Chancellor of the Exchequer Butler was determined to free Britain's international trade, cautiously but progressively, from existing controls, by moving cautiously toward convertibility of British sterling. The British Commonwealth finance ministers had promised, at a conference the prior November, to help him in that regard. The Commonwealth countries had to sell more goods for dollars to balance their books with the U.S. The sterling bloc, for which Britain was the banker, needed much more hard-money reserves to carry through times of bad business, leading to Mr. Butler's decision to make sterling convertible, a decision supported by the President. For that to occur, British and Commonwealth goods had to be more freely traded in dollar-paying markets, through the lowering of U.S. tariffs, and the sterling bloc's hard-money reserves had to be backed up, probably by freeing and enlarging the International Monetary Fund.
The British were operating on a very narrow economic margin and under the slightest stress, such as a mild recession in the U.S., the worst kind of trouble could result. One of Mr. Butler's experts had phrased it to the Alsops by indicating that if the U.S. stopped buying Jaguar sports cars, the British would stop buying breakfast.
Frederick C. Othman indicates that the annual bill to the Federal Government for damages caused by it totaled 13.2 million dollars. Francis D. Patton of Puerto Rico, for example, had imported a tablecloth via mail order at a cost of $5.34, and when Mrs. Patton filed a claim after she eventually received the tablecloth on February 10, 1952, only to discover it had a hole in it, the collector of customs was unsure how to classify it and so sent it to the appraiser's office. Eventually, the matter was forwarded to the President, who forwarded it to Vice-President Nixon, who presented it to the Senate, which would take up the matter at a meeting of the Appropriations Committee, after which the whole Senate would vote on the matter before sending it to the House. If it was finally determined that the Government was responsible for ruining the tablecloth, Mrs. Patton would receive her $5.34. But the tablecloth would wind up costing the taxpayers several hundred dollars in bureaucratic costs.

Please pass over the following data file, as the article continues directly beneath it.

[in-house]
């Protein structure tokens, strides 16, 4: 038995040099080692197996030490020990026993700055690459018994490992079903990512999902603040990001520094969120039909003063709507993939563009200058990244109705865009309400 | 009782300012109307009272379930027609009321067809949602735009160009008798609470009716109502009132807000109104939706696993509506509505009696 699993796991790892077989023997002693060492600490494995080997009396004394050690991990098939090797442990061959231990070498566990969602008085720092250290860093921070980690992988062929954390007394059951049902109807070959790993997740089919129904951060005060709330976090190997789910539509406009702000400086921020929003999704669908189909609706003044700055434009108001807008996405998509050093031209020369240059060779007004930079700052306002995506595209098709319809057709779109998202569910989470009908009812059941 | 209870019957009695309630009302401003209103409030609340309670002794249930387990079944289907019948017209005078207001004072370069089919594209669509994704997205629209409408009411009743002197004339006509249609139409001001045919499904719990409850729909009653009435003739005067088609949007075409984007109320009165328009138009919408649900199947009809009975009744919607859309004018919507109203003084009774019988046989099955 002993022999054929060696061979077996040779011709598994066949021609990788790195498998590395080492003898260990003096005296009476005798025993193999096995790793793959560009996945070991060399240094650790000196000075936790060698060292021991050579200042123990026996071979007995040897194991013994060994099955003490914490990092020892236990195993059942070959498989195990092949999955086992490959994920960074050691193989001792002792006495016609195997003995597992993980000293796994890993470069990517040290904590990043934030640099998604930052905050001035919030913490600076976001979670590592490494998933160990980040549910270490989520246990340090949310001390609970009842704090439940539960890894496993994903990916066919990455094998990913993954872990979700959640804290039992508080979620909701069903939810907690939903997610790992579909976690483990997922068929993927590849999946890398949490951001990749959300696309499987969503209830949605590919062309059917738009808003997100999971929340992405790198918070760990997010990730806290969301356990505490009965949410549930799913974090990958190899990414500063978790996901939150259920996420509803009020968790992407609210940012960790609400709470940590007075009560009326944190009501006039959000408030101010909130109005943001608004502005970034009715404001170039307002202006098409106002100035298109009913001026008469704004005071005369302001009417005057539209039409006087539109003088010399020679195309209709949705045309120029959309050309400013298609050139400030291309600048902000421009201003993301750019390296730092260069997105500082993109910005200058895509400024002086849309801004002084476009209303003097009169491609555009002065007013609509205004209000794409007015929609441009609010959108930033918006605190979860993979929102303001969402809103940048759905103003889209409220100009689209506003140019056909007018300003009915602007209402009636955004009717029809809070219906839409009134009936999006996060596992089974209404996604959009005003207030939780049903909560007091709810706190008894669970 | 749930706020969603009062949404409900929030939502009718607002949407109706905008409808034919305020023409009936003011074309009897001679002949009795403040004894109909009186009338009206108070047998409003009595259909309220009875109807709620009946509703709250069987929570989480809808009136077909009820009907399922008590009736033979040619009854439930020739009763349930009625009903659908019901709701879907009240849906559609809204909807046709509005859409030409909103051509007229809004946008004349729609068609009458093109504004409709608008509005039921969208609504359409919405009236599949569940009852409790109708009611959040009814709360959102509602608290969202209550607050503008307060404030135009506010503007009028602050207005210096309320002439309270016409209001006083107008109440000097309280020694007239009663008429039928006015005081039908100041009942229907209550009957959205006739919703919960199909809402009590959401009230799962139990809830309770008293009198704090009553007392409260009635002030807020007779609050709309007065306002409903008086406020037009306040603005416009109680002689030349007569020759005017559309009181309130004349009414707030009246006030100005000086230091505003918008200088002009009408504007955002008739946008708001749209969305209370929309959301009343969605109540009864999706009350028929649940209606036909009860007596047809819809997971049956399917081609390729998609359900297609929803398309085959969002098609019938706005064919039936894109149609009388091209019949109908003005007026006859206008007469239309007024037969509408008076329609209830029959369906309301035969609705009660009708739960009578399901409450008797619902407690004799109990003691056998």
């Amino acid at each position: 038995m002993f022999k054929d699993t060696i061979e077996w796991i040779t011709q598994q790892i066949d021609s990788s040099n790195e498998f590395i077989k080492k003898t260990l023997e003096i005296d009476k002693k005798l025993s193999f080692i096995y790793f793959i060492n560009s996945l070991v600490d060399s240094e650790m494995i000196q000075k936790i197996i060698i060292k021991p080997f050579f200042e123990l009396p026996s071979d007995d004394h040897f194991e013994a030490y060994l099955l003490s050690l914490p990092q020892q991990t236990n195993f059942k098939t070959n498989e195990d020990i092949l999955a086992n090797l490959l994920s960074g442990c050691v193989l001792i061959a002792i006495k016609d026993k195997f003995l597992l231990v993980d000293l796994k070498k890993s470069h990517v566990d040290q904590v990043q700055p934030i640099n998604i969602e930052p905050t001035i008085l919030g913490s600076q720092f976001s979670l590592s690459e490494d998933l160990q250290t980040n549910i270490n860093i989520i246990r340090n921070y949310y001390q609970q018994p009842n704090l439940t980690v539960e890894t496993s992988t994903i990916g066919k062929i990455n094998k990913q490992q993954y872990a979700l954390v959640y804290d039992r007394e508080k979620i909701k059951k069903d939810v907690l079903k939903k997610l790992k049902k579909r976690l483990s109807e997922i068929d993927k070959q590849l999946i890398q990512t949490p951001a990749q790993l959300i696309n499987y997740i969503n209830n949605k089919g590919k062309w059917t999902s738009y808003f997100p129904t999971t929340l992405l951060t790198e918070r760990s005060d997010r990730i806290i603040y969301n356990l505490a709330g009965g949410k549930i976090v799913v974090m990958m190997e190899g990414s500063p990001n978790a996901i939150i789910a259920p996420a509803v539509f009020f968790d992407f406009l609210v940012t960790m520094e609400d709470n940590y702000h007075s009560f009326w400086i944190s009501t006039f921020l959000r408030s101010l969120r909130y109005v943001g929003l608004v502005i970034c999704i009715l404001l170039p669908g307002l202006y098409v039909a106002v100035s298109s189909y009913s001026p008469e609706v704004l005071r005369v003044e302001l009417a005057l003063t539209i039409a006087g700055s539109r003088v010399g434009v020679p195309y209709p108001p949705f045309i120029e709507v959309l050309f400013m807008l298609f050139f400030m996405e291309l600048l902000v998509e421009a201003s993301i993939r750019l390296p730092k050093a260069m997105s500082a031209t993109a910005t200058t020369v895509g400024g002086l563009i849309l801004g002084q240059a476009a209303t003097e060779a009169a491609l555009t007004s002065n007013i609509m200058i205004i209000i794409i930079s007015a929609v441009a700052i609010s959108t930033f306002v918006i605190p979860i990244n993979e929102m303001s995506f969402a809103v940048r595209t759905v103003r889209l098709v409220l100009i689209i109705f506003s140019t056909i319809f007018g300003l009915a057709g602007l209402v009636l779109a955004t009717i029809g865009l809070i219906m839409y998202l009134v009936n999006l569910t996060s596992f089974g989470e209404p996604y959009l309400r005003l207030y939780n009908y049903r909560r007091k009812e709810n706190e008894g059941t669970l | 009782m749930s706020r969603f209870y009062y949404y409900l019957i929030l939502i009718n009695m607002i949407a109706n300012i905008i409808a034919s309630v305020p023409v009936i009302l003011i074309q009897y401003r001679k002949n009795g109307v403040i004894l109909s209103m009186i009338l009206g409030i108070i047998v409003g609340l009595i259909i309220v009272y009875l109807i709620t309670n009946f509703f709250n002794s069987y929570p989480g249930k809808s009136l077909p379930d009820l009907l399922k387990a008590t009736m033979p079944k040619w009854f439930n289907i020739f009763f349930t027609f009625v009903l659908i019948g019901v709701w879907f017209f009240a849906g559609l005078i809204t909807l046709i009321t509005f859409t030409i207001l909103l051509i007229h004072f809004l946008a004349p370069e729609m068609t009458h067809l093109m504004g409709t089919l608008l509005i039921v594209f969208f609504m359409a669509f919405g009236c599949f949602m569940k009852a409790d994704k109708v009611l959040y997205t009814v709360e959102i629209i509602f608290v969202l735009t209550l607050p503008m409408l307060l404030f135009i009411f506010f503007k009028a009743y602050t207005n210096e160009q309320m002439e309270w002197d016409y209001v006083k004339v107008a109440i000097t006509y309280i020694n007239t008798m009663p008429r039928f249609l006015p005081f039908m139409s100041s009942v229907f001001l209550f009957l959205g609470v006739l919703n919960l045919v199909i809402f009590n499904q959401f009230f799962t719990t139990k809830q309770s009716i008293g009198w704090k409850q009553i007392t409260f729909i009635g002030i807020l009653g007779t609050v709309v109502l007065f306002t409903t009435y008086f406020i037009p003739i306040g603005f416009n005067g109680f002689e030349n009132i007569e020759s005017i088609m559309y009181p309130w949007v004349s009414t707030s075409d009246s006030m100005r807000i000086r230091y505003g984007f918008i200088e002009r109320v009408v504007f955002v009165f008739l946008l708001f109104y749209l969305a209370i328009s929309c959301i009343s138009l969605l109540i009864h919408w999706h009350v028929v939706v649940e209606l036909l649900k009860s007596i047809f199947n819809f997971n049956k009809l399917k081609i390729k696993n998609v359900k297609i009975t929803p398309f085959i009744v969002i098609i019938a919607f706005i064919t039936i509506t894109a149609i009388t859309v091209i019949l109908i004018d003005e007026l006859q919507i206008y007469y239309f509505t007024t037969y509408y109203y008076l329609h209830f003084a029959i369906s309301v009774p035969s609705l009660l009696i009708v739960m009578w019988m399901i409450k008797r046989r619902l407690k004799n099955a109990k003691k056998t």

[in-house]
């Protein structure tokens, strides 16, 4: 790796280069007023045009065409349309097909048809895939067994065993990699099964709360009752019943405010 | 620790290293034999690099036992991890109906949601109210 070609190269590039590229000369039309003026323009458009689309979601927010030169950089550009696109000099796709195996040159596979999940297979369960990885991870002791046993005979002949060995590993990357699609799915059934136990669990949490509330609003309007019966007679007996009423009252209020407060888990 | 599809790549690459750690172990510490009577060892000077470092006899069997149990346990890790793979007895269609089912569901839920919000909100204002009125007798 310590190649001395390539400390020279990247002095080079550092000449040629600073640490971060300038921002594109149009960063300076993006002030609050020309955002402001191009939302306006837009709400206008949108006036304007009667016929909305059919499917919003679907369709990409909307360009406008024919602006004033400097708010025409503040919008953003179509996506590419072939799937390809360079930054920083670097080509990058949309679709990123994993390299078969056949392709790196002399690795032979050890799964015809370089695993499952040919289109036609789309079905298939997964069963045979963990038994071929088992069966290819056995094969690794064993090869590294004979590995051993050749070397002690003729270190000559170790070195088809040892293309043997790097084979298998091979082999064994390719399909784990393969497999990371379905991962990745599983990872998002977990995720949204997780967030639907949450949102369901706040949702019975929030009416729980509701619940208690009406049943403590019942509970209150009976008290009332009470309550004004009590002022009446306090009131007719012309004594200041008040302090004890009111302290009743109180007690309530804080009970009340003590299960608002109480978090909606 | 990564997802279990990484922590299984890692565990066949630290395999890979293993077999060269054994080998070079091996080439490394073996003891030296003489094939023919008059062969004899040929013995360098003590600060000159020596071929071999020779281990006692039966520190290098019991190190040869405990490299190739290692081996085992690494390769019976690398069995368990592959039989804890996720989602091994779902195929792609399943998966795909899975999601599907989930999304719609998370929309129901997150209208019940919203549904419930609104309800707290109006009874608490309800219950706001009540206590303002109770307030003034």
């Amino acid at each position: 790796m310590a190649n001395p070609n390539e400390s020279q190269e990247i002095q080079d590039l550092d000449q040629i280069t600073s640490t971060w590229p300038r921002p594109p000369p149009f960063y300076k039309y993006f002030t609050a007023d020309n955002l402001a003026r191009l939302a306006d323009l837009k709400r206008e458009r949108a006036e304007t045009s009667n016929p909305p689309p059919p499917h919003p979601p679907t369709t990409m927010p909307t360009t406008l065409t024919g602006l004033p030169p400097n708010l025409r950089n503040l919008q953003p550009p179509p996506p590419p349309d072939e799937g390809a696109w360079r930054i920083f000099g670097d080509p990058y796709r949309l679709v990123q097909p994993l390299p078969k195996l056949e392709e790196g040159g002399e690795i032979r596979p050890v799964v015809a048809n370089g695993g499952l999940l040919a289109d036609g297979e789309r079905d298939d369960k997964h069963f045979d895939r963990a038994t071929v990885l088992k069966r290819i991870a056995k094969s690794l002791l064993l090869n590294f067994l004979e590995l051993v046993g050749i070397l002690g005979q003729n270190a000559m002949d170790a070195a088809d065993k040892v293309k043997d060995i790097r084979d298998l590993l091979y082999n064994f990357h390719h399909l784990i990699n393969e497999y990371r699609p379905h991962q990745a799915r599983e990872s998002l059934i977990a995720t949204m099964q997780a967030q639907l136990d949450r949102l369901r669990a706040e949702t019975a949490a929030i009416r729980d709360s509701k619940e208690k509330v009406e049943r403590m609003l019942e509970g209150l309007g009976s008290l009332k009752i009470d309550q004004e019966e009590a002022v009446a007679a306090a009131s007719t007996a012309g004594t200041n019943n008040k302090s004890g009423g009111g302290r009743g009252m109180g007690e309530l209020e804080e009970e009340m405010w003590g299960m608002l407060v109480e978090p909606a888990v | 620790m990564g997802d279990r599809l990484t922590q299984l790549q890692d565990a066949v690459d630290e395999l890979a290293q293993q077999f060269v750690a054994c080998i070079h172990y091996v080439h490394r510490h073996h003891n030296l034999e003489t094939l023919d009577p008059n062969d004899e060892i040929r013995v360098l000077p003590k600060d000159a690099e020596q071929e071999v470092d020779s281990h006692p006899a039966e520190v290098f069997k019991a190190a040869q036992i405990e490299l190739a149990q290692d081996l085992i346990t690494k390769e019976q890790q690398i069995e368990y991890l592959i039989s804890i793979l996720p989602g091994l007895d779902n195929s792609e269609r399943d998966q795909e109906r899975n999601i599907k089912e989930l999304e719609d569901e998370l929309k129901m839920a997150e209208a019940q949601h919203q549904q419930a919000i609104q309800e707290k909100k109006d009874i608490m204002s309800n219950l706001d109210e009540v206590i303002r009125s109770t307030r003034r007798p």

Mr. Othman indicates that other damages caused by the Government were equally as ludicrous and considerably more expensive. Careless drivers of Federal vehicles all over the world had caused extensive damage. He relates of another example in which a man lost 200 kid goats worth $1,555 after "Operation Longhorn" in Texas had smashed his fences and started shooting, frightening the kid goats into bolting. In Temple, Tex., the Army moved some heavy guns through town on a wet day, causing 1.75 miles of asphalt to collapse, producing a bill of $1,782. A man from Pennsylvania had moved into an Army-operated hotel in Japan, which burned down the same night, prompting the man to claim more than $1,252 for lost baggage. The Navy had inadvertently fired a torpedo in Narragansett Bay, R. I., which had headed straight for a tugboat chaser and smashed it up, causing $1,657 in damage.
As the list would go on considerably, Mr. Othman suggests that the Government be more careful as they were ruining him.